Simulation and training played a role in enabling Marine Corps Reservists to be mission-ready for the Integrated Training Exercise 4-22 (ITX). 1stLt Gregory Dreibelbis, Current Operations Officer in Charge, Communication Strategy and Operations for Marine Forces Reserve, noted that in one instance, Marines used various marksmanship trainers in preparation for and during completion of ITX, to include trackless mobile infantry targets, or “marathon targets.” The service media officer explained, “These targets enable Marines to engage moving targets in a realistic scenario while providing immediate feedback to the shooter.”
(Editor’s Note: Previously, MS&T highlighted the start of the US Marine Corps Reserve’s ITX.)
As with any major live training, this ITX highlighted a number of training audience firsts – with a focus for event organizers on also supporting the Service’s Force Design 2030 guidance. Among this year’s firsts, the MAGTF (Marine Air-Ground Task Force) conducted an Expeditionary Advanced Based Operations scenario to demonstrate the Reserve Component's capability of executing concepts described in Force Design 2030.
Dreibelbis noted aircraft from Marine Aircraft Group 41 flew from Marine Corps Air Stations Camp Pendleton (California) and Miramar and Naval Air Facility El Centro, California, to Marine Corps Mountain Warfare Training Center in Bridgeport, California. “MAG 41 was able to extend the combat radius of an AH-1Z and UH-1Y from 130nm [209km] to 350nm, effectively tripling their area of influence. This was accomplished via air-to-air refueling from KC-130s to two MV-22 Ospreys that then deployed a Tactical Air Ground Refueling System (TAGRS) to refuel the AH-1Z and UH-1Y. The aircraft were able to land in Bridgeport due to F/A-18Cs providing offensive air support and Marines from MWSS-473 conducting a tactical landing zone (TLZ) survey. The TLZ survey and refueling of the AH-1Z and UH-1Y were accomplished in significantly less time than a traditional evolution supported by ground vehicles, reducing the opportunity for an enemy to target our forces. The entire scenario was executed with aircraft solely from MAG 41 and it was the first time the Reserve Component employed the TAGRS during an exercise.”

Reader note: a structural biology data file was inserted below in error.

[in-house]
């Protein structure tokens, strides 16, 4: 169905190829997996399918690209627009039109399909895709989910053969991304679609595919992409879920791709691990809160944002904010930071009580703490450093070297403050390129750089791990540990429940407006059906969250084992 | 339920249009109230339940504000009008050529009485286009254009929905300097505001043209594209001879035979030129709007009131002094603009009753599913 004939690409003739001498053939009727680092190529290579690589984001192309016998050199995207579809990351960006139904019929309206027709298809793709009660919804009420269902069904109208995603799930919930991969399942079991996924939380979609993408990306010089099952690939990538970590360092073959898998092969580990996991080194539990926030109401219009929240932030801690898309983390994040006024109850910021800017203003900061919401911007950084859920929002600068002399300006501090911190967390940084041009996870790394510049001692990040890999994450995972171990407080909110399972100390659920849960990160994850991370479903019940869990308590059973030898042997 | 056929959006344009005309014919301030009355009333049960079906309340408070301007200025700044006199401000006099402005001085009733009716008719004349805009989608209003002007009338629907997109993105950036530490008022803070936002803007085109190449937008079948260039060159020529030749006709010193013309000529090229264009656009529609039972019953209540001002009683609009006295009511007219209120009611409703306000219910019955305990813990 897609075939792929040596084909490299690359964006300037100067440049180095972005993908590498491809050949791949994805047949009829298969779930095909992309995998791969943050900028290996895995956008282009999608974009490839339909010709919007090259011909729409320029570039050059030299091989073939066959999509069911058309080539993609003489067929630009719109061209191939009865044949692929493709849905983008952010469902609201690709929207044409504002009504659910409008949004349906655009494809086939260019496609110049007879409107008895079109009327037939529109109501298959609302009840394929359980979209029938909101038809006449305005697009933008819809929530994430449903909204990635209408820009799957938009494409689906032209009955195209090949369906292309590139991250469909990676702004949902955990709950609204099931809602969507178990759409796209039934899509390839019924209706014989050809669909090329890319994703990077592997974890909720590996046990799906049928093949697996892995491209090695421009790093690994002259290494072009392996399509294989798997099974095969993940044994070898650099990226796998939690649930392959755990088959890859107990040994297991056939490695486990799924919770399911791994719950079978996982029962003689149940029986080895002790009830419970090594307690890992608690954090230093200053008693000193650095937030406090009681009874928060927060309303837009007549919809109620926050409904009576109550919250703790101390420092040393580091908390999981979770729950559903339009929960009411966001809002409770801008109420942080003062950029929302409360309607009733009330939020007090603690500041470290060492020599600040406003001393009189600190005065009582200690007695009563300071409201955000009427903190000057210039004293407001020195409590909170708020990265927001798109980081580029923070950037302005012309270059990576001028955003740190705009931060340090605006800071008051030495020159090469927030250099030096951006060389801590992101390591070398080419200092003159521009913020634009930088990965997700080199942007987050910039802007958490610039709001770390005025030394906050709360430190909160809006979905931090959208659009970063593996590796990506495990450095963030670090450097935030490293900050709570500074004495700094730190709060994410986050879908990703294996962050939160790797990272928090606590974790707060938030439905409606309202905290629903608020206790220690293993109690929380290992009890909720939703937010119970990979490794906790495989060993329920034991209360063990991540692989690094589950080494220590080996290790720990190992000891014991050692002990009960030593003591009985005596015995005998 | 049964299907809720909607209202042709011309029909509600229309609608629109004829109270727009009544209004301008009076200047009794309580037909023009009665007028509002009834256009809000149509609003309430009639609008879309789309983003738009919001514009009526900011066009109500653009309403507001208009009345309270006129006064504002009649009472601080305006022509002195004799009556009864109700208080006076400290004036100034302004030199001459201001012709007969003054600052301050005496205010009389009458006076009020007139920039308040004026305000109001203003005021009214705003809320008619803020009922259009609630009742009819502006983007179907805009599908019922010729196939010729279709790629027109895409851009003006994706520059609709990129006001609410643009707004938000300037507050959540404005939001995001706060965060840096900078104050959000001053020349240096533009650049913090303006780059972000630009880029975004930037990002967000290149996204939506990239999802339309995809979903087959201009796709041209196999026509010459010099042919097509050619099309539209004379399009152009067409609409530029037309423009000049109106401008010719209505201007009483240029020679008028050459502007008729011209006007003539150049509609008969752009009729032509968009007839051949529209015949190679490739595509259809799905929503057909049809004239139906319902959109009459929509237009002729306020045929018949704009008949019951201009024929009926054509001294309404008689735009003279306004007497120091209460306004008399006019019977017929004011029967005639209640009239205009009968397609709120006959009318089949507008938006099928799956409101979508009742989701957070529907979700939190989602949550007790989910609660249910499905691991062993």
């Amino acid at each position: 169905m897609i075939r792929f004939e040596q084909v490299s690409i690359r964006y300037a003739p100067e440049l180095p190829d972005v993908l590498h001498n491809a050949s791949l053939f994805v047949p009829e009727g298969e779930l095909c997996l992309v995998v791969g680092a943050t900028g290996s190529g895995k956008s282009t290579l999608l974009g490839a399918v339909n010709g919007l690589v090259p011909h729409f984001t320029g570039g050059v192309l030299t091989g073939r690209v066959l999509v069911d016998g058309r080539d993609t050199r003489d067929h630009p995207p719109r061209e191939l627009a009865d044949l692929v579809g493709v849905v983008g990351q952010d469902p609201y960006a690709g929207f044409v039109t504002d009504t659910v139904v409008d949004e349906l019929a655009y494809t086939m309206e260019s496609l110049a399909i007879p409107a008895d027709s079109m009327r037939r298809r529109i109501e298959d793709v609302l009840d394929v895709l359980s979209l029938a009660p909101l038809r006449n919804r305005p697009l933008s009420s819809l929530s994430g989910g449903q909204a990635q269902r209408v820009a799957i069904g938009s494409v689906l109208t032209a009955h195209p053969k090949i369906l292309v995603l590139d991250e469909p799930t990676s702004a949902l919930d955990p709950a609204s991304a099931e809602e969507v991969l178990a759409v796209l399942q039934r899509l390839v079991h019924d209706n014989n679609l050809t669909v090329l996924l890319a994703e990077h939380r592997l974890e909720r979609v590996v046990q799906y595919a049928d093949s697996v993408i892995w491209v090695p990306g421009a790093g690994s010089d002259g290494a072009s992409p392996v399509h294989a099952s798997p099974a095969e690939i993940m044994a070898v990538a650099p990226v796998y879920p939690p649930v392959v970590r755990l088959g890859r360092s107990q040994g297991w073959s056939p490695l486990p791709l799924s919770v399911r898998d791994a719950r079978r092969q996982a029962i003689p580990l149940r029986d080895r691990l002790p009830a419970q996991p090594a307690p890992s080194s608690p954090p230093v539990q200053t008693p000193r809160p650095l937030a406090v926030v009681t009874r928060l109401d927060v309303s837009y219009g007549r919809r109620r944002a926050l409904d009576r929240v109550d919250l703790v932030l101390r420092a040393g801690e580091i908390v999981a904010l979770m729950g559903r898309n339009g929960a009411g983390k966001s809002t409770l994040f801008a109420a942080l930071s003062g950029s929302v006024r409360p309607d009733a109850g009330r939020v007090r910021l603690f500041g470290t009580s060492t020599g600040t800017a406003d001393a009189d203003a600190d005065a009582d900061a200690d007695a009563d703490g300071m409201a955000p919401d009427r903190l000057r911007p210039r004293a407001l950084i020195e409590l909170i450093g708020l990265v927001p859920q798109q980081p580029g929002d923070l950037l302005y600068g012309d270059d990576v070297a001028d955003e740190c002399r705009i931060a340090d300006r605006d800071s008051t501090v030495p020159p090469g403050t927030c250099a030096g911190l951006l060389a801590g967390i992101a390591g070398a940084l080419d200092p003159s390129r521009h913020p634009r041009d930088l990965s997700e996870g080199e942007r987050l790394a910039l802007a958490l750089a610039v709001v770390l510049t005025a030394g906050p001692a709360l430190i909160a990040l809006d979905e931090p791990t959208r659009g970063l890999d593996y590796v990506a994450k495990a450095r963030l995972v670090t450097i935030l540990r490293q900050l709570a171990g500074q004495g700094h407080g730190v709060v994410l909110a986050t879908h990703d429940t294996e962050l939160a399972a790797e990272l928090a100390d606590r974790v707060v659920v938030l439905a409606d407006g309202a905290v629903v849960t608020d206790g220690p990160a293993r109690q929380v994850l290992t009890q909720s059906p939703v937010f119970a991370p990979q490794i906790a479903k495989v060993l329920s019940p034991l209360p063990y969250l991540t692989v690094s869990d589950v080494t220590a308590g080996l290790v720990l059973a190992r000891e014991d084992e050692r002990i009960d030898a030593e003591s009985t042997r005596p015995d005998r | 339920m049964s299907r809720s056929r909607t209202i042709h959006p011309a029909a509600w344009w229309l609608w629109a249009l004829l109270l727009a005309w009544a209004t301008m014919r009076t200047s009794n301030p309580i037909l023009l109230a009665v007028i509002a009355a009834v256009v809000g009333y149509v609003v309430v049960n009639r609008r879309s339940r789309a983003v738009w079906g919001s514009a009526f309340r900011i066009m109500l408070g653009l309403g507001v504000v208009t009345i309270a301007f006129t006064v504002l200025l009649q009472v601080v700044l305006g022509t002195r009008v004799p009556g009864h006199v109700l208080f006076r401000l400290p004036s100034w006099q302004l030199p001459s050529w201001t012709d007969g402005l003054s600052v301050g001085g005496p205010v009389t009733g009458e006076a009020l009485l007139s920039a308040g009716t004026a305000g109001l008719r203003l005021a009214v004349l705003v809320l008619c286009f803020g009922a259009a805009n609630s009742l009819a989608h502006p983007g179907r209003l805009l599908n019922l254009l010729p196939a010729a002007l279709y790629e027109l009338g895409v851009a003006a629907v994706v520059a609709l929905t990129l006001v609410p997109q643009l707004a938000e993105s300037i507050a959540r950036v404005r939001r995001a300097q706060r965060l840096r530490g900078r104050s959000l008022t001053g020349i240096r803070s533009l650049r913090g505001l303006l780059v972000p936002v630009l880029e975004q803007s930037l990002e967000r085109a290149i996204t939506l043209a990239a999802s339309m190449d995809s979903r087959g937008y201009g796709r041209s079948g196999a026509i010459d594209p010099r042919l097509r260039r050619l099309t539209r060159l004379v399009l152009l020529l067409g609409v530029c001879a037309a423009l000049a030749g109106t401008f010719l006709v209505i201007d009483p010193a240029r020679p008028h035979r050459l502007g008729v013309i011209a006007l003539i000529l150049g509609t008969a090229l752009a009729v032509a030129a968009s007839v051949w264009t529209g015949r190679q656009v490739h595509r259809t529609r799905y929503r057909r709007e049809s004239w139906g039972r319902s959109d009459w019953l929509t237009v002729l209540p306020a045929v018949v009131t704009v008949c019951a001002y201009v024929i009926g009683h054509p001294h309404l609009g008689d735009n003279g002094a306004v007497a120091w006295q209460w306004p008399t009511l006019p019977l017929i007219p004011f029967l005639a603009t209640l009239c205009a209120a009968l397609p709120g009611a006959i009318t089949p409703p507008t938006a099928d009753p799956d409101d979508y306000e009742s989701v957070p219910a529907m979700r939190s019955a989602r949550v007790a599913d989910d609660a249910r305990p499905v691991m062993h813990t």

Asked whether this ITX scenario specifically incorporated any training lessons learned from the Russia-Ukraine conflict, the media officer emphasized, that, while “this was not specifically a lesson learned from the current Ukraine/Russia war the MQ-9 Reaper drone from the California Air National Guard's 163rd Attack Wing supported ITX with close air support during the fire support coordination exercise.” To that end, the Reaper participation was part of another ITX first, whereby there was aviation-delivered ground refueling of the Air National Guard MQ-9 Reaper at Marine Corps Air Ground Combat Center via an MV-22 Osprey from VMM-764. “It was the first time a Marine Corps aircraft has refueled a Reaper, only the second refueling of the Reaper from any other aircraft,” Dreibelbis explained, and pointed out, “This is significant because the Marine Corps is currently procuring MQ-9 and this type of event will have similar benefits of extending the range and duration of the MQ-9 with the small footprint and rapid response of an MV-22.”
Dreibelbis concluded, “MAGTF-23 has integrated active-duty units into this year’s ITX in support of Force Design 2030 as the Marine Corps seeks to find more opportunities to integrate the Active and Reserve Components. Charlie Company, 1st Battalion, 7th Marine Regiment, was integrated with 3rd Battalion, 23rd Marine Regiment and approximately 45 Marines from 10th Marine Regiment out of Marine Corps Base Camp Lejeune, North Carolina, augmented 3rd Battalion, 14th Marine Regiment. Reserve and Active Marines have worked side-by-side throughout this iteration of ITX as we continue to build a more lethal force.”